Canadian Muslims and civil liberties groups have filed a legal challenge in the Quebec Superior Court against Quebec’s Bill 21 banning public-school teachers, government lawyers, judges and police officers from wearing hijab and religious symbols, a statement by the National Council of Canadian Muslims (NCCM) read.
The plaintiffs in the case include the NCCM, the Canadian Civil Liberties Association (CCLA) and Ichrak Nourel Hak, an education student who wears hijab.
“The decision to wear hijab was mine and came from me. The decision to remove it should also come from me, not the government,” said Hak.
“This law has stripped me of my dream and sends me a clear message that I am not a valued part of Quebec society. All my years of studying, all my efforts to be among the best teachers in Quebec went up in smoke in a snap. Being a hearing-impaired woman, I had to work far more than all my colleagues to get where I am today. However, this law has just cut off my wings.”
The bill, introduced by the Coalition Avenir Québec government, passed after a marathon weekend of deliberations at Quebec’s National Assembly.
The religious symbols ban, also known as Bill 21, passed with a vote of 73-35 at around 10:30 p.m. ET Sunday.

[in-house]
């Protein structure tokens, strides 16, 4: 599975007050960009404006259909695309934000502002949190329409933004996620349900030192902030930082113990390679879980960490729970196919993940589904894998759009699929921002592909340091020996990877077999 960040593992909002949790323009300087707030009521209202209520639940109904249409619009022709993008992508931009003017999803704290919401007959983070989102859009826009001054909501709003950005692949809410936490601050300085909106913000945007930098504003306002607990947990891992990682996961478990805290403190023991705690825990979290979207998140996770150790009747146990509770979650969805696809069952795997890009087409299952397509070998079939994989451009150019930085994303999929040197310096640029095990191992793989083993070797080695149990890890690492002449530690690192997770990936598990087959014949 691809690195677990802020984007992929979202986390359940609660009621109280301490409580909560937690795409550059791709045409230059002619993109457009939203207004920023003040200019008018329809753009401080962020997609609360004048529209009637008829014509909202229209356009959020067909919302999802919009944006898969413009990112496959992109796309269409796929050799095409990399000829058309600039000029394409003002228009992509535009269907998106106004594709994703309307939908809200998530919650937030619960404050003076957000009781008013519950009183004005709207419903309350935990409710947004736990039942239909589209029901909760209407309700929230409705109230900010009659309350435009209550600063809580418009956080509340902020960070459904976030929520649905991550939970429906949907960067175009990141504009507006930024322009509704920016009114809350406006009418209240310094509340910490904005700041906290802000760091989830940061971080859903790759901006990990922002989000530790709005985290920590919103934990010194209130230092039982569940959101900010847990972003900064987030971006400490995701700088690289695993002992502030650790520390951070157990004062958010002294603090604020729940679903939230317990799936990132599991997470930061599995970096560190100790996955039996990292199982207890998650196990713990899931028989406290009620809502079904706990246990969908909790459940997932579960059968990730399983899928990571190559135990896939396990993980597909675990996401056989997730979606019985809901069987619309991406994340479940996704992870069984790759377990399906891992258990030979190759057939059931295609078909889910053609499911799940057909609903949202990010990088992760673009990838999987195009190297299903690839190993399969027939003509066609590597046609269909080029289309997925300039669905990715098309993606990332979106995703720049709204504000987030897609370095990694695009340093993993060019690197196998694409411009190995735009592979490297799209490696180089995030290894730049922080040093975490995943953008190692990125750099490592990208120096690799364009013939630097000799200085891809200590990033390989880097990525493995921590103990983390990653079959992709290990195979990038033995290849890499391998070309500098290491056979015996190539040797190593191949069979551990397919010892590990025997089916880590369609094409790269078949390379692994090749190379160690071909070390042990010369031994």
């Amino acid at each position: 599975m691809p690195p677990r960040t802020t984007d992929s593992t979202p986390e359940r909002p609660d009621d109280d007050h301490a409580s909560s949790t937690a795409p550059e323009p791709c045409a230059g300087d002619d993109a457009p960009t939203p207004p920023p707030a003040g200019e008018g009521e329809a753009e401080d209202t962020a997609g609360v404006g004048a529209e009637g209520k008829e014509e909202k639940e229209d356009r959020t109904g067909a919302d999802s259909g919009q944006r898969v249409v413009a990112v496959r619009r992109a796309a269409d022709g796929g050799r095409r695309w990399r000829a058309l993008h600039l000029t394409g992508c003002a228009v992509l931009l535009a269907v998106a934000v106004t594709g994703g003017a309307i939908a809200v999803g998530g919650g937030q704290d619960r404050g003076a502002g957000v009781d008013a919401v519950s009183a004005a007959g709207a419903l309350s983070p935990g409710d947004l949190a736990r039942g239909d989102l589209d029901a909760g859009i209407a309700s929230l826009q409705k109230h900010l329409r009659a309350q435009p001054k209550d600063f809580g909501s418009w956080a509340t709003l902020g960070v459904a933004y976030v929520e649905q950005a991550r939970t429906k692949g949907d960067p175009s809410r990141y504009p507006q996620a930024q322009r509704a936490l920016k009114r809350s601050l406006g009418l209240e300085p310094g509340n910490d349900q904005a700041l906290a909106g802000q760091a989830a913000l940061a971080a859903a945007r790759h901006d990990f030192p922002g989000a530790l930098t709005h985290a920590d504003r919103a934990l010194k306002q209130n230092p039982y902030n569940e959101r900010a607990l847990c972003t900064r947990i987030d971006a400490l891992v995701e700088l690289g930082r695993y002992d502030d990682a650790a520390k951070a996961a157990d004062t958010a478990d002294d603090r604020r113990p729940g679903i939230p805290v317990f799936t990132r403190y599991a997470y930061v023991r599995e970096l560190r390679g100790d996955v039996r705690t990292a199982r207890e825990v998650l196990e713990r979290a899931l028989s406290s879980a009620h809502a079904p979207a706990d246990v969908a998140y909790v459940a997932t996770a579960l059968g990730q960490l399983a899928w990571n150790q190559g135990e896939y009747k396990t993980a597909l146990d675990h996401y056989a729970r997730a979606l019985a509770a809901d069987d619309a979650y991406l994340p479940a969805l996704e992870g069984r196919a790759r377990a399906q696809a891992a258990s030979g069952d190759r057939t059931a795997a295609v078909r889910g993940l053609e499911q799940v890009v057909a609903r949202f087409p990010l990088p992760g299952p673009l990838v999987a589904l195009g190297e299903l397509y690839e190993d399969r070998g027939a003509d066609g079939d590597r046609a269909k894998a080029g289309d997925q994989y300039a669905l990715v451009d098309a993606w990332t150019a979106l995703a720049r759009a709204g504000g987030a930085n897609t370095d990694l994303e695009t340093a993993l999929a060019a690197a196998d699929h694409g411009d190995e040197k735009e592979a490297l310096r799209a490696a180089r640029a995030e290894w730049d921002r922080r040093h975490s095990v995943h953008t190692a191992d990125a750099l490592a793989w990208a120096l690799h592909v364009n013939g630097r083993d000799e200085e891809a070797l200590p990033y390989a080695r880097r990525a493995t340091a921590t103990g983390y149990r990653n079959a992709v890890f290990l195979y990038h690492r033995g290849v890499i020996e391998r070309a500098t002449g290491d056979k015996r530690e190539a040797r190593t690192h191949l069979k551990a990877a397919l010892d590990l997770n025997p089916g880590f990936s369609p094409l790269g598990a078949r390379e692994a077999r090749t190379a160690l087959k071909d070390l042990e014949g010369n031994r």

Canada’s 2011 National Household Survey estimated Muslims in Canada to be around 1,053,945, or about 3.2% of the population, making Islam the second largest religion in the country after Christianity.
Statistics Canada reported a 151% spike in police-reported anti-Muslim hate crimes in 2017 following the Quebec mosque attack and the RCMP says far-right extremists have become emboldened in Canada.
Though Muslims are the biggest group affected by the controversial bill, for banning Hijab, the bill also bans Jewish skullcaps, Sikh turbans, and Catholic crosses, among other symbols.
“As of last night, the Quebec government has legalized religious discrimination – and we won’t stand for it. This shameful law is a black mark on the progressive and inclusive province that we know Quebec to be,” said NCCM’s Executive Director, Mustafa Farooq.
“It will upend people’s lives and livelihoods, pushing many Muslims, Jews and Sikhs to the margins of society in an already-tense time when Islamophobia, anti-Semitism and other forms of racism are on the rise. That is why we will be taking immediate legal action to prevent state-sanctioned second class citizenship,” he added.
“Equality and freedom of religion are universally recognized human rights, and foundational principles in the Quebec Charter of Human Rights and Freedoms. This is why we are fighting the law in court, and why we stand with those who oppose it,” said Noa Mendelsohn Aviv, Equality Director at the Canadian Civil Liberties Association.
The new bill was already affecting the Muslim community negatively after a Montreal Muslim women’s organization report in May said there had been a sharp increase in Islamophobic incidents after the bill was tabled.